Kenneth W. Simons, A Restatement Third of Intentional Torts?, 48 Ariz. L. Rev. 1061 (2006).
Some intentional tort doctrines have developed in intriguing ways since the Restatement Second was published, and other doctrines remain contentious or obscure. For example, disagreement persists about whether the tort of battery requires merely the (single) intent to make a nonconsensual contact, or the (dual) intent both (1) to contact and (2) either to harm or to offend. The single intent view is much more plausible; the dual intent view cannot make much sense of the liability of well-intentioned doctors for battery if they exceed the patient's consent, or the liability of pranksters, or the well-accepted doctrine of apparent consent.
From a broader perspective, we should beware of the simplistic picture of intentional law in which "intentional wrongdoers" are those who exhibit the most serious level of fault, relative to the fault of negligent and strictly liable tortfeasors. Although doctrinal and practical consequences do follow from the bare characterization of a tort as intentional, in many contexts this simple view distorts the underlying legal phenomena, or fails to offer a plausible justification.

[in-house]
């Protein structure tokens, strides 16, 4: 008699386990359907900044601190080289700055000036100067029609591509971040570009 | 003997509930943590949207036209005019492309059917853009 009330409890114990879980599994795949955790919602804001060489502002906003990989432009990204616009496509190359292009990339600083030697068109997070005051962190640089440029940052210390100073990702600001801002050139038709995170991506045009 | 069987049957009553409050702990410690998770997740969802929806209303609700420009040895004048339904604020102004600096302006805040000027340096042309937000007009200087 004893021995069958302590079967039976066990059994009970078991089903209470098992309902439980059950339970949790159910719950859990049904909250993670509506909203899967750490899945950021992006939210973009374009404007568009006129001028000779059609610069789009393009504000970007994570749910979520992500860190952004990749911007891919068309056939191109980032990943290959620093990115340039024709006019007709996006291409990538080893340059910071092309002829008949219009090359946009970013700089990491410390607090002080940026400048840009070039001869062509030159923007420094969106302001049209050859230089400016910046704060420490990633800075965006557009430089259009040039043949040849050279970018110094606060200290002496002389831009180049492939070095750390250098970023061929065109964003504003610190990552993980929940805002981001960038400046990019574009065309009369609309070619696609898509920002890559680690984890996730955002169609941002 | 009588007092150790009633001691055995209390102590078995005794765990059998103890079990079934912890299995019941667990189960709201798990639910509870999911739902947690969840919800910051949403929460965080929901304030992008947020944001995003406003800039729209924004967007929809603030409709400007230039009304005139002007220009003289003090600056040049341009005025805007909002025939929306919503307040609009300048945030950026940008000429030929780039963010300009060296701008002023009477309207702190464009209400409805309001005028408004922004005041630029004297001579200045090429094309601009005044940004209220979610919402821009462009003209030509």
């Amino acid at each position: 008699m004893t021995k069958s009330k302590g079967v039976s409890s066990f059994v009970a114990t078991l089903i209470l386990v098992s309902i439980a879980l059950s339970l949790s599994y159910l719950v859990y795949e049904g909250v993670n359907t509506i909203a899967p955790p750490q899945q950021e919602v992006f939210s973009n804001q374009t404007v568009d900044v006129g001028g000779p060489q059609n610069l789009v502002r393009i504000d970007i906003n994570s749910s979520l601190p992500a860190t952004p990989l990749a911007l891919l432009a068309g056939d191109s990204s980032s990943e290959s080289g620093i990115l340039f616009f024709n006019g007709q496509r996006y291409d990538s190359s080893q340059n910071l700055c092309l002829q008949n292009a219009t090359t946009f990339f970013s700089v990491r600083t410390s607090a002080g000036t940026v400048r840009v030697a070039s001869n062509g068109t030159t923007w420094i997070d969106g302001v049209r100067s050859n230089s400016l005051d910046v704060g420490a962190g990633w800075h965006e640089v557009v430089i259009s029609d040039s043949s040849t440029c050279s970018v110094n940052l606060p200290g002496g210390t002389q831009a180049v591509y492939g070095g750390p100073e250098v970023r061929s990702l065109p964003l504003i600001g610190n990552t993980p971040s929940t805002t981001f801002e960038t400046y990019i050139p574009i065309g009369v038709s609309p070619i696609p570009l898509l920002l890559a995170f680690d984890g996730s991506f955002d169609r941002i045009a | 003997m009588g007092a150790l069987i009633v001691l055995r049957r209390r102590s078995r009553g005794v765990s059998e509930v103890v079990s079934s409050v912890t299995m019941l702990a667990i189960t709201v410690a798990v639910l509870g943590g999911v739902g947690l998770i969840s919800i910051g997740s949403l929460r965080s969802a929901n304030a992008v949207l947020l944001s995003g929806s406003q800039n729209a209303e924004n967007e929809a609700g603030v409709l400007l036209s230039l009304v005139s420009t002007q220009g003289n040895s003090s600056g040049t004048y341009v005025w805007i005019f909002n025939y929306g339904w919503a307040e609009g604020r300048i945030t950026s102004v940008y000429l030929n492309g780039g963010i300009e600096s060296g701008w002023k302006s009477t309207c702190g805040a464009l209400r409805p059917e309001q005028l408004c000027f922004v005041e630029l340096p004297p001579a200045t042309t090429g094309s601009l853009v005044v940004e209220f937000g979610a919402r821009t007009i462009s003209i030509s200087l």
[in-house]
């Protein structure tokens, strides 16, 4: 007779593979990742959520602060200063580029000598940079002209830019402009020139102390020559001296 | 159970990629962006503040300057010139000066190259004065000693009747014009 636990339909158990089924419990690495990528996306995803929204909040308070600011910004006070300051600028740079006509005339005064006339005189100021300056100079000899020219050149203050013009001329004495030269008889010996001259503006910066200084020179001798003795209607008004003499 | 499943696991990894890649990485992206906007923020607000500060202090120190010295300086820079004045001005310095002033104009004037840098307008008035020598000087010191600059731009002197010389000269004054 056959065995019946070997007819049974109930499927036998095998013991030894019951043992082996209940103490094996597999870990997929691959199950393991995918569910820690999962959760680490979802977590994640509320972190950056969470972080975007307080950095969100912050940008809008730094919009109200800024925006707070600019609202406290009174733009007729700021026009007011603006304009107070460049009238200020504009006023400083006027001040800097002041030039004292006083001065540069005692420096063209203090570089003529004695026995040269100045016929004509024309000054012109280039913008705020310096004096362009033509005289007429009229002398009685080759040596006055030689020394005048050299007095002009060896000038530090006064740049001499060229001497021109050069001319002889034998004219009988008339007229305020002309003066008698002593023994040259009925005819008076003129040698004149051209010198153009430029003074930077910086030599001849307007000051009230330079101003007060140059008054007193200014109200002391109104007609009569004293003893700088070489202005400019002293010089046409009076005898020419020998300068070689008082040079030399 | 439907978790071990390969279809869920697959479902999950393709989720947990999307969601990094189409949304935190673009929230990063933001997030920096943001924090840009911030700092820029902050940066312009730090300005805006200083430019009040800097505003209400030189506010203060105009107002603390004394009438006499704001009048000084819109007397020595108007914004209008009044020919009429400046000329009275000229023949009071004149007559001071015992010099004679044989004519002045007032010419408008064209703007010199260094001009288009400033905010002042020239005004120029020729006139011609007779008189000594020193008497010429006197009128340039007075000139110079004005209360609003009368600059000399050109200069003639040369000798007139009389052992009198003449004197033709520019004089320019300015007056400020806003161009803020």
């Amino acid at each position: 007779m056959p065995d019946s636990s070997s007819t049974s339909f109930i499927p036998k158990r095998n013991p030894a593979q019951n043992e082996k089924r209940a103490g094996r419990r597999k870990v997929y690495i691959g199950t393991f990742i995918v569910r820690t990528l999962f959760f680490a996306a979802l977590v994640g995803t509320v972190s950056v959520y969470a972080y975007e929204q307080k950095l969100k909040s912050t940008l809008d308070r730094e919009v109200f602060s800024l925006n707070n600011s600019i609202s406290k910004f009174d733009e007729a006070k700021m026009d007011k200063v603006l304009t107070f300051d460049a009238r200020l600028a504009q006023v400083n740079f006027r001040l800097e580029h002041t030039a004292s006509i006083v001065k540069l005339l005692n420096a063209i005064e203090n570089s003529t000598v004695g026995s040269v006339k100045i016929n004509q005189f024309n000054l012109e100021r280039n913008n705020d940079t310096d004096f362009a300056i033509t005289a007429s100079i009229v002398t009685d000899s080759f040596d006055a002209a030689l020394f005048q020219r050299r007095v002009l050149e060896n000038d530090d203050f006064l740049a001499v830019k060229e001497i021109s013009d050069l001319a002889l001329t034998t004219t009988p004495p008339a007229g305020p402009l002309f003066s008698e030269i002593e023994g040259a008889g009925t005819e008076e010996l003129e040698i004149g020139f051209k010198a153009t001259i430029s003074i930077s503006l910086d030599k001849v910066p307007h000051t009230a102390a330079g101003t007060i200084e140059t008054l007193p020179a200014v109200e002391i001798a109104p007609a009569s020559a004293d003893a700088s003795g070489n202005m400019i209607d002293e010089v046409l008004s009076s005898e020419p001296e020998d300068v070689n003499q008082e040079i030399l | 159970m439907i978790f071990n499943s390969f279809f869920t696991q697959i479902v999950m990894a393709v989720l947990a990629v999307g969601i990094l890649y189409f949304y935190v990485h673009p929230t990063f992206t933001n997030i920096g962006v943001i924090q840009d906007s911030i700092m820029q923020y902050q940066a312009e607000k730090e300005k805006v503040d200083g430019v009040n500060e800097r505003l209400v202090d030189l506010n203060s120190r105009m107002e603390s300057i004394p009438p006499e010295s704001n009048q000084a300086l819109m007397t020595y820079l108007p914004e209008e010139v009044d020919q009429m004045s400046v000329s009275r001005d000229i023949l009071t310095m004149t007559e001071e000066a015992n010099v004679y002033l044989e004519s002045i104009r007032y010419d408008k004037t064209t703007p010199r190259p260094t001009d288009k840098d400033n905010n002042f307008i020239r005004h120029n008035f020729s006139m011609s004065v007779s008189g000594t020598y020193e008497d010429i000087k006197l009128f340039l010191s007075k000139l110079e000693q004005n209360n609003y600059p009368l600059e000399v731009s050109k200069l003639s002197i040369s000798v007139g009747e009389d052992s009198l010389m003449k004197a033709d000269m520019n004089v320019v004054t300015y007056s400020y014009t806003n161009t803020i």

The first ("apples and oranges") problem is with the assumption that "intentional" torts invariably or systematically exhibit a more serious degree of fault than torts of negligence display. Many actual tort doctrines, including even battery, belie this assumption.
The second problem is (a lack of) generality: intentional tort law is not organized into a series of straightforward umbrella rules, e.g., prohibiting intentionally causing physical harm, intentionally causing emotional harm, and intentionally causing economic harm. Nor would streamlining intentional tort doctrine in this manner be realistic or justifiable (e.g., the distinct protections in such varied torts as false imprisonment, invasion of privacy, and defamation cannot be understood as merely salient instances of a general norm against unjustified intentional causation of emotional harm).
Third, the hierarchy of fault is imperfect. Not all intentional torts involve fault; some are better characterized as imposing a kind of strict liability. And others contain a complex set of fault requirements that in aggregate approximate negligence, or are no more culpable than negligence. Three possible responses to these problems include: (1) More explicitly distinguish multiple fault elements within a single tort doctrine (as is commonly done in modern criminal statutes employing the analytic structure of the Model Penal Code); (2) Develop distinct standards for intentional tort doctrine and for ancillary doctrines such as the insurance exclusion for intentional torts; (3) Recognize intentional torts as an alternative paradigm of tort doctrine, in stark contrast to the reasonableness paradigm that has come to dominate much of tort law in the last century.